Extended Events and Profiler: XE Profiler

There’s a war on in the SQL Server world. On the one side is Profiler (although, really, everyone uses Trace Events). On the other, the “new” (they came out in 2008 with a full GUI in 2012, so…) Extended Events. Lots of people have picked sides on this, including Microsoft.

New Trace Events

There are none.

All the new functionality of every sort from Availability Groups to Query Store to R & Python, have Extended Events created for them. Trace Events, and the technologies supporting them in the form of Profiler, are a dead end.

Don’t fear. While Trace is on the deprecation list, there doesn’t appear to be any fear of that technology being removed completely. At least it won’t be removed in the foreseeable future. A future which, when one considers annual releases, or faster, isn’t that far away.

All this means that if you wish to monitor any new functionality in any instance using 2012 or greater, then you have to use Extended Events. However, if you’re still in love with the layout provided for consuming Trace Events by the Profiler, you still get to use it.

Microsoft (and I) really wish you would move to Extended Events though. That’s why they introduced the XE Profiler in the release of SQL Server Management Studio 17.3.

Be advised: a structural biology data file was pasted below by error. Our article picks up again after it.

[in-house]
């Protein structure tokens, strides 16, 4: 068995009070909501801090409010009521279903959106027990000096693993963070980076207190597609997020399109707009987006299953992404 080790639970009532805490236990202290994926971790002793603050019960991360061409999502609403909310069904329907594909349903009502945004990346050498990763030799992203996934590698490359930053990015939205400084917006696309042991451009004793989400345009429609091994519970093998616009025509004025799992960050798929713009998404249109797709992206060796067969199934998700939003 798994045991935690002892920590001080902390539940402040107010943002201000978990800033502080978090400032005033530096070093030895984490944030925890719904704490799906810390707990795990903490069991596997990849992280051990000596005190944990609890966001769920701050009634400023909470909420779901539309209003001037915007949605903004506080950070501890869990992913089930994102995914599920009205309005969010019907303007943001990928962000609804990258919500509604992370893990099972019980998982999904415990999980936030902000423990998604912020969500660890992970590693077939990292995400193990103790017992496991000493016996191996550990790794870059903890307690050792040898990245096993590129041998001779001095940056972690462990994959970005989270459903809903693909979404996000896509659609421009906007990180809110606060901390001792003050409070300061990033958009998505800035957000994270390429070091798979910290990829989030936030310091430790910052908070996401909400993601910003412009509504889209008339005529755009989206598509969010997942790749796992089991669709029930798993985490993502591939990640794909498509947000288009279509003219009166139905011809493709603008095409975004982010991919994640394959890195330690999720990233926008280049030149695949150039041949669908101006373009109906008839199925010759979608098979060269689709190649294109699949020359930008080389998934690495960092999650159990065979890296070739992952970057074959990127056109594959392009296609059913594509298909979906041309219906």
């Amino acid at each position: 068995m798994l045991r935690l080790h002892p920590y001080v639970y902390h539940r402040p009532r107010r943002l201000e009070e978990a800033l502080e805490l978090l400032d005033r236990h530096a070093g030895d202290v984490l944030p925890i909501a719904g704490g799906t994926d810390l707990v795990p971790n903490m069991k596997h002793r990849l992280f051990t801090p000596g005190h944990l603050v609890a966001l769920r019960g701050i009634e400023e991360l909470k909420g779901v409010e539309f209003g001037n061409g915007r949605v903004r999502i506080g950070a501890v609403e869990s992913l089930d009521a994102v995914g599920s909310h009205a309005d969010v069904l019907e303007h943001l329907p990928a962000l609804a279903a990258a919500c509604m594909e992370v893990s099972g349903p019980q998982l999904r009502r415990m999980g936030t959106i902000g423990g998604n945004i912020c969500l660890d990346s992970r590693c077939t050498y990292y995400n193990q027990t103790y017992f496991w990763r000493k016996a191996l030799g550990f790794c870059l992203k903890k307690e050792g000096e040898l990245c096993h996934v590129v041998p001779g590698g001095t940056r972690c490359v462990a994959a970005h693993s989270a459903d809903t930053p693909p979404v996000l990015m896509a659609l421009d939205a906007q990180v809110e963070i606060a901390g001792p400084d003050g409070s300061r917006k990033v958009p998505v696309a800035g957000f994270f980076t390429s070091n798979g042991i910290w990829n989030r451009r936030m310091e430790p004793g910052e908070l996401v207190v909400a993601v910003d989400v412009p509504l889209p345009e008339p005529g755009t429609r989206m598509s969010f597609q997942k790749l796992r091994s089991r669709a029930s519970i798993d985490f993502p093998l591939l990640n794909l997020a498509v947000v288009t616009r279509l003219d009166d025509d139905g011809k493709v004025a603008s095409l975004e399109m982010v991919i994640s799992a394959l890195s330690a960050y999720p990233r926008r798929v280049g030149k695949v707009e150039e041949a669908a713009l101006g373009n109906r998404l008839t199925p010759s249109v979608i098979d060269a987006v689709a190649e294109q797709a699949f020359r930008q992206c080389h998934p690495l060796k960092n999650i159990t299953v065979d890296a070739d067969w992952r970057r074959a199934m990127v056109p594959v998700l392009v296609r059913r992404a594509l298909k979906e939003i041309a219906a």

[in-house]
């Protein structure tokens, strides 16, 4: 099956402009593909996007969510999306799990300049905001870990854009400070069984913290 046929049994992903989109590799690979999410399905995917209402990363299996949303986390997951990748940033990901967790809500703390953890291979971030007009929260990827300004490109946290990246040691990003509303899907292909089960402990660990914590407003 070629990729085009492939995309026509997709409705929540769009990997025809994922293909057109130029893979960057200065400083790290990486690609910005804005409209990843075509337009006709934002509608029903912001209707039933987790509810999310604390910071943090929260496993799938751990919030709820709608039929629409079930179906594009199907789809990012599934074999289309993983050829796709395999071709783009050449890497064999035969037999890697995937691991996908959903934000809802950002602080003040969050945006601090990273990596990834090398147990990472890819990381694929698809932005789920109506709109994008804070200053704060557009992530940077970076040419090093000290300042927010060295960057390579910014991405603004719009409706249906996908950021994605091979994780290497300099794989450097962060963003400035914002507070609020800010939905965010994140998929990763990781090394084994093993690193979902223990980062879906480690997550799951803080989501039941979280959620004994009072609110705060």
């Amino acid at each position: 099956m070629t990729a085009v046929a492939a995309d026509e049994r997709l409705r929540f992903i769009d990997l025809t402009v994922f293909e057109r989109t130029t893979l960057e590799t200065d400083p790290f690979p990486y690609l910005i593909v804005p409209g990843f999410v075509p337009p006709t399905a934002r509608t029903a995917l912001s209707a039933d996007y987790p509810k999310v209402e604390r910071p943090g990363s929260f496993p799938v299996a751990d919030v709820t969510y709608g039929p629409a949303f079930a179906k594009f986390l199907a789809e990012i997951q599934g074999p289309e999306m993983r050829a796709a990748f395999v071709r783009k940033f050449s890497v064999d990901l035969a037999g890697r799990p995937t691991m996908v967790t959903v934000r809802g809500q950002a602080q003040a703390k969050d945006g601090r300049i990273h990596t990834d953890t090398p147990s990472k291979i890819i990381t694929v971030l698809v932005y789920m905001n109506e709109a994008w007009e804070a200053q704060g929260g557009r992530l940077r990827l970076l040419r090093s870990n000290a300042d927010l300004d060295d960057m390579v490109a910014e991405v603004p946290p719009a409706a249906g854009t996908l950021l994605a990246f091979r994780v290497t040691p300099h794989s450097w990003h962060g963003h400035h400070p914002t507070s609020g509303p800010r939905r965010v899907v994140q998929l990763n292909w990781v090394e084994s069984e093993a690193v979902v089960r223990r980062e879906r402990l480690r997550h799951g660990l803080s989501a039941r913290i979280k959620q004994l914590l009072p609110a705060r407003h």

XE Profiler

If you check out the Object Explorer pane in SSMS, down at the bottom, you’ll see a new folder, XE Profiler, as shown here:

Double clicking one of these shows you something that looks very familiar to those of us who have been using SQL Server since 2000 was released:

Click on that image. It looks a whole lot like the good old Profiler output that you’re used to.


This means that Microsoft has finally ported Profiler and Trace Events into the modern SSMS.

Yeah, well, no. They haven’t. What they have done is something you could have done for yourself since SQL Server 2012. They created a Session for Extended Events that looks exactly like the Profiler stuff you’re used to. Then, they used the ability of the Live Data window, Extended Events GUI, to add columns from the Event package to the grid, so that the XE Profiler output looks like what you’re used to from Profiler. That’s all it is. They did some formatting for you.